Today is the eve of my 30th birthday and I’d like to take a moment to reflect on what this means to me, and how I am feeling as I achieve this milestone. The past several years have been really excellent, my 29th year being no exception as I hit the trifecta of new home, job and school. I’ve been running a lot more races and weigh less today than I have throughout the past 3-4 years. I am faster and more active than I have ever been in my adult life and although I have been thinner, I don’t think I’ve ever been healthier. I feel good and I am quite pleased with where I am at this point in my life.
This week I have been burdened by homework and have had little time for self-reflection, yet fortunately my work has necessitated reflection. I have been learning Aristotle’s Nicomachean Ethics; what he believes happiness is and what it takes to achieve it. One of my tasks was to write about what I believe happiness is. This lead me to contemplate how I define happiness, whether or not I am happy, and how I may be happier in my 30th year.
I am pleased to say that my happiness has increased consistently over the past several years. I believe this comes with age and experience and having an understanding of what makes us happy. I pro-actively seek pleasure, work to improve myself, and my life, to be happier, and to avoid that which does not bring me happiness. Aristotle believes happiness comes with maturity and I agree. I have learned so much about others, life, and most importantly, myself. With this knowledge I feel armed to make better choices and to ultimately live a better life, resulting in a level of happiness.
I often question what the point of living is if you’re not working toward something. I believe it is important we strive for self-actualization although there is no way of ever achieving it. There are a great many things I will continue to work toward this year (my degree, running faster, losing more weight, being a more patient person, improving my home and finances) and there are many improvements to be made (you’re 30 now – STOP SMOKING FOR GOOD ALREADY!). But it is so much easier to do these things feeling that I am not “behind”. I am not overwhelmed by what I want to do because I am always aware of where I’ve been, where I am, and where I am headed.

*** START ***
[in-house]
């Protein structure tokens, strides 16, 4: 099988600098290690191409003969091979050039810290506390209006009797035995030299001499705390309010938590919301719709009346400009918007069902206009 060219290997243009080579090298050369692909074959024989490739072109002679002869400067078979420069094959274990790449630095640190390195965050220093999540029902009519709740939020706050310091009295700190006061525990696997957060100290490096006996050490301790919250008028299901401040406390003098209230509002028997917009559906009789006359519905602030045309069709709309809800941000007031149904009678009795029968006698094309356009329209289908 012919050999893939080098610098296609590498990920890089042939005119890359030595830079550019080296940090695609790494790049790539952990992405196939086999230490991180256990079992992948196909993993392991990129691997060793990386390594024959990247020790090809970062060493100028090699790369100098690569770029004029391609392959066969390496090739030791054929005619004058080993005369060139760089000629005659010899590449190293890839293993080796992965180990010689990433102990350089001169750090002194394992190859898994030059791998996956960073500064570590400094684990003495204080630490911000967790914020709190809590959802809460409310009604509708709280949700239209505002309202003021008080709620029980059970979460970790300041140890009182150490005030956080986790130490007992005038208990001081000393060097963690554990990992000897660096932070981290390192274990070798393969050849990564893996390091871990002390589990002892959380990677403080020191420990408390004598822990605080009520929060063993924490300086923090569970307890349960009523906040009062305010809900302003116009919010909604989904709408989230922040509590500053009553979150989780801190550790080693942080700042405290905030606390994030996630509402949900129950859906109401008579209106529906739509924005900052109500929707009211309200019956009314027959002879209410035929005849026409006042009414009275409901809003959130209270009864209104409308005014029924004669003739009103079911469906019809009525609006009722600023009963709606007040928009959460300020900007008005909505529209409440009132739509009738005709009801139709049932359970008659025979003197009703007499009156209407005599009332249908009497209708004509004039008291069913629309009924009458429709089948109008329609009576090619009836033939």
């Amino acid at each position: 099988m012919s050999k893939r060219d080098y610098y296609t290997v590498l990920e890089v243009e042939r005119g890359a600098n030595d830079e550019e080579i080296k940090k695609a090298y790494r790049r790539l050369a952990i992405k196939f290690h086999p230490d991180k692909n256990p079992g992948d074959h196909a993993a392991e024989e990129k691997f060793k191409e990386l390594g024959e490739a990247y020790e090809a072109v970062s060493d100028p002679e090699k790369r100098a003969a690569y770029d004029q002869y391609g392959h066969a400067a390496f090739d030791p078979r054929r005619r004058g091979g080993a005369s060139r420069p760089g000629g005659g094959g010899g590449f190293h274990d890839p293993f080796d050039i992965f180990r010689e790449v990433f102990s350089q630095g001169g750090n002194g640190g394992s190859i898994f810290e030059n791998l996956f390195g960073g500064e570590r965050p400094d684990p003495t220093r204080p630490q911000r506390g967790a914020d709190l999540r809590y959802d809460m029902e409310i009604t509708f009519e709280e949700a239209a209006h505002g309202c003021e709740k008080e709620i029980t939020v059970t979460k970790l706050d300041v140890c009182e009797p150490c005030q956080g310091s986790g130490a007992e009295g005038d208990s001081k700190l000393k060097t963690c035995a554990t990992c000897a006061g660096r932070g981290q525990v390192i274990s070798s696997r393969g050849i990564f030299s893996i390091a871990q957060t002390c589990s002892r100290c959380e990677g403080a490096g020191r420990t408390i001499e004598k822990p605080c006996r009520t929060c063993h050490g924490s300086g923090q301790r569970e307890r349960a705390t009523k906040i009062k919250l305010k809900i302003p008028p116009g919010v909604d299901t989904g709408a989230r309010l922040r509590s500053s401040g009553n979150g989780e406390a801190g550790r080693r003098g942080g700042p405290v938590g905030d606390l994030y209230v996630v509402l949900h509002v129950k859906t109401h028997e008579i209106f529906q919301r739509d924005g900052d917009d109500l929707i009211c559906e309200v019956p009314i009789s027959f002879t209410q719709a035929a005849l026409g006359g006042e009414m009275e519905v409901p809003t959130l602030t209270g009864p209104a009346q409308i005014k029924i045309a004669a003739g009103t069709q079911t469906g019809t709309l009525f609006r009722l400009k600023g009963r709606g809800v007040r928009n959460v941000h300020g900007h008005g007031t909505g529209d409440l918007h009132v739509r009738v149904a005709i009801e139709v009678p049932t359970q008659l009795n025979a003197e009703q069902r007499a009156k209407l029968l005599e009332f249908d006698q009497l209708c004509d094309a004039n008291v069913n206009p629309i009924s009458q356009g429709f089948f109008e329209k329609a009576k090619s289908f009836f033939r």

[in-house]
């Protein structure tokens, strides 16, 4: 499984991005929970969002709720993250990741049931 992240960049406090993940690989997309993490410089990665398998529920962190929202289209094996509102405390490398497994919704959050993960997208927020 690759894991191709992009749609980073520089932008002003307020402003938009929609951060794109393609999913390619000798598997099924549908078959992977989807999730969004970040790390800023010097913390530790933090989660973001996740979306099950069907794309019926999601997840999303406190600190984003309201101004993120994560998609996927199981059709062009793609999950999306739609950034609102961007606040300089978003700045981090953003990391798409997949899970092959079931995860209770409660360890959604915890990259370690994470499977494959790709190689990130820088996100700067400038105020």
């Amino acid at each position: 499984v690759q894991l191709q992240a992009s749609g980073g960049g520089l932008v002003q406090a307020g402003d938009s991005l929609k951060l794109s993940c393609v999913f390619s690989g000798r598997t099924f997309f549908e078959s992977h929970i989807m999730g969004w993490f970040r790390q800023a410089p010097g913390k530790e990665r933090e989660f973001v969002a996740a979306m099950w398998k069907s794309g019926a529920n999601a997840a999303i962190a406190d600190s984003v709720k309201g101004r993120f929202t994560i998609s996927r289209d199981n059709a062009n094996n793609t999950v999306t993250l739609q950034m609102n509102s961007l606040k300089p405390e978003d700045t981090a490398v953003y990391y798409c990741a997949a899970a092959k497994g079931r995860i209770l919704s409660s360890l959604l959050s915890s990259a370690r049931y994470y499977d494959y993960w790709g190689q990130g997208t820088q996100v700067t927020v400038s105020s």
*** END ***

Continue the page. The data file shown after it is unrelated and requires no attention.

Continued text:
Ten years ago I felt hopeless, depressed; I was a failure and only valued myself as others valued, or didn’t, value me. I was lost; not good for anything.
Today I am a strong, intelligent, independent woman. I am a good wife to a wonderful man, a great mom (to the most perfect dog in the world), a good daughter and sister, good friend, and a contributing member to society.
In the future I seek to be great.
I am excited about beginning the next chapter of my life. There is a little trepidation in the big 3-0 though, I must admit. Although I have been an adult for several years, now it just seems so much more “official”. Don’t get me wrong - I still plan to call my mother in tears when I’m upset, but there’s something about “30” that says we need to get our retirement plans in order, and get annual physicals and start being really vigilant about our health. The biological clock is also out of the closet. It’s not on the nightstand yet, but it’s in the room. And although this brings me great sadness to think and write, it is also time to really stop taking people for granted, like my Mom for example, because you just never know how much time you have.
But enough of that. 30 is also just another number. This Saturday I will celebrate 30 right with a big bash amongst my parents and friends. I will kick things off with awesome over-indulgence and memory-making. The scene of the first page of the next chapter will be my backyard and the main character of the story will be 30 and drunk. I couldn’t ask for a better beginning and I can’t wait to see what she does next.